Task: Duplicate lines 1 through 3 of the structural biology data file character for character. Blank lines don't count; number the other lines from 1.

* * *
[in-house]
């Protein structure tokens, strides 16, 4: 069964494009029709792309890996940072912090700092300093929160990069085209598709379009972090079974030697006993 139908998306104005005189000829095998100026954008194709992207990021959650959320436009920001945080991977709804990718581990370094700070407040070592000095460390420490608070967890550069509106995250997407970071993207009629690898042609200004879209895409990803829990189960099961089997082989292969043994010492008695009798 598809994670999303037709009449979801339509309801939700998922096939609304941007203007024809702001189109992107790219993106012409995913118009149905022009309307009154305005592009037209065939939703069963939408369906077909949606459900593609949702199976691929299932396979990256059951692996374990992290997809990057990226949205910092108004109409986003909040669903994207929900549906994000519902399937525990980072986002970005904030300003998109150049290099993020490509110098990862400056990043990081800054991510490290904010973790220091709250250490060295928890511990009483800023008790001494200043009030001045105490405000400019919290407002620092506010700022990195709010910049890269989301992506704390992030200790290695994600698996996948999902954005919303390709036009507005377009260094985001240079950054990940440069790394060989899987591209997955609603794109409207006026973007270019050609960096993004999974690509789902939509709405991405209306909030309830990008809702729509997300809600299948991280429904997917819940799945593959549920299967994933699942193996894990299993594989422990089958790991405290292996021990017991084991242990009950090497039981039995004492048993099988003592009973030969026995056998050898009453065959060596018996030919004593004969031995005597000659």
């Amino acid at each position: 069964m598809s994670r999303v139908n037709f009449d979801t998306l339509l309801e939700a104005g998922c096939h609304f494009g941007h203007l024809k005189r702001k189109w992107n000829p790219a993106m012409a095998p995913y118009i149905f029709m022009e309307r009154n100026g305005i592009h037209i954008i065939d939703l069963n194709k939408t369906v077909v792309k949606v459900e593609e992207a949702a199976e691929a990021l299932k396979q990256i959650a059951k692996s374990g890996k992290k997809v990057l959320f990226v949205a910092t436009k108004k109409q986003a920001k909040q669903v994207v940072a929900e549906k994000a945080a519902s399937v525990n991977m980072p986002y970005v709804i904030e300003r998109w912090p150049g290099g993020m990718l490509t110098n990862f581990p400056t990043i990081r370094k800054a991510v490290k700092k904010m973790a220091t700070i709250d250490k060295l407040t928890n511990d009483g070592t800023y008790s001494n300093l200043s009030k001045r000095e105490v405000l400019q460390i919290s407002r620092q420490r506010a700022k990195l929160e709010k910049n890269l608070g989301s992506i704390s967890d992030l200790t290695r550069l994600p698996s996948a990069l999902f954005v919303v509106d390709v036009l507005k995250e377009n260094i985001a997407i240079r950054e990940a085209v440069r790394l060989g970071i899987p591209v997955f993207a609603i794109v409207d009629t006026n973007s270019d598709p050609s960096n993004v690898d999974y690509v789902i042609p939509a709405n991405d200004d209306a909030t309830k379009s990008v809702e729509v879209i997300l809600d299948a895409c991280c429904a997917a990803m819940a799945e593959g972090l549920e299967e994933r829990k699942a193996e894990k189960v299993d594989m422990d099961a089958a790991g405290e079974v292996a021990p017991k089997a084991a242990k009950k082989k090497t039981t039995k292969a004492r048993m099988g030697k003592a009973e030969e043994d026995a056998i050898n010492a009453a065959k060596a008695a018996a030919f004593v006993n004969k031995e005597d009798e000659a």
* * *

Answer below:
[in-house]
């Protein structure tokens, strides 16, 4: 069964494009029709792309890996940072912090700092300093929160990069085209598709379009972090079974030697006993 139908998306104005005189000829095998100026954008194709992207990021959650959320436009920001945080991977709804990718581990370094700070407040070592000095460390420490608070967890550069509106995250997407970071993207009629690898042609200004879209895409990803829990189960099961089997082989292969043994010492008695009798 598809994670999303037709009449979801339509309801939700998922096939609304941007203007024809702001189109992107790219993106012409995913118009149905022009309307009154305005592009037209065939939703069963939408369906077909949606459900593609949702199976691929299932396979990256059951692996374990992290997809990057990226949205910092108004109409986003909040669903994207929900549906994000519902399937525990980072986002970005904030300003998109150049290099993020490509110098990862400056990043990081800054991510490290904010973790220091709250250490060295928890511990009483800023008790001494200043009030001045105490405000400019919290407002620092506010700022990195709010910049890269989301992506704390992030200790290695994600698996996948999902954005919303390709036009507005377009260094985001240079950054990940440069790394060989899987591209997955609603794109409207006026973007270019050609960096993004999974690509789902939509709405991405209306909030309830990008809702729509997300809600299948991280429904997917819940799945593959549920299967994933699942193996894990299993594989422990089958790991405290292996021990017991084991242990009950090497039981039995004492048993099988003592009973030969026995056998050898009453065959060596018996030919004593004969031995005597000659």
């Amino acid at each position: 069964m598809s994670r999303v139908n037709f009449d979801t998306l339509l309801e939700a104005g998922c096939h609304f494009g941007h203007l024809k005189r702001k189109w992107n000829p790219a993106m012409a095998p995913y118009i149905f029709m022009e309307r009154n100026g305005i592009h037209i954008i065939d939703l069963n194709k939408t369906v077909v792309k949606v459900e593609e992207a949702a199976e691929a990021l299932k396979q990256i959650a059951k692996s374990g890996k992290k997809v990057l959320f990226v949205a910092t436009k108004k109409q986003a920001k909040q669903v994207v940072a929900e549906k994000a945080a519902s399937v525990n991977m980072p986002y970005v709804i904030e300003r998109w912090p150049g290099g993020m990718l490509t110098n990862f581990p400056t990043i990081r370094k800054a991510v490290k700092k904010m973790a220091t700070i709250d250490k060295l407040t928890n511990d009483g070592t800023y008790s001494n300093l200043s009030k001045r000095e105490v405000l400019q460390i919290s407002r620092q420490r506010a700022k990195l929160e709010k910049n890269l608070g989301s992506i704390s967890d992030l200790t290695r550069l994600p698996s996948a990069l999902f954005v919303v509106d390709v036009l507005k995250e377009n260094i985001a997407i240079r950054e990940a085209v440069r790394l060989g970071i899987p591209v997955f993207a609603i794109v409207d009629t006026n973007s270019d598709p050609s960096n993004v690898d999974y690509v789902i042609p939509a709405n991405d200004d209306a909030t309830k379009s990008v809702e729509v879209i997300l809600d299948a895409c991280c429904a997917a990803m819940a799945e593959g972090l549920e299967e994933r829990k699942a193996e894990k189960v299993d594989m422990d099961a089958a790991g405290e079974v292996a021990p017991k089997a084991a242990k009950k082989k090497t039981t039995k292969a004492r048993m099988g030697k003592a009973e030969e043994d026995a056998i050898n010492a009453a065959k060596a008695a018996a030919f004593v006993n004969k031995e005597d009798e000659a």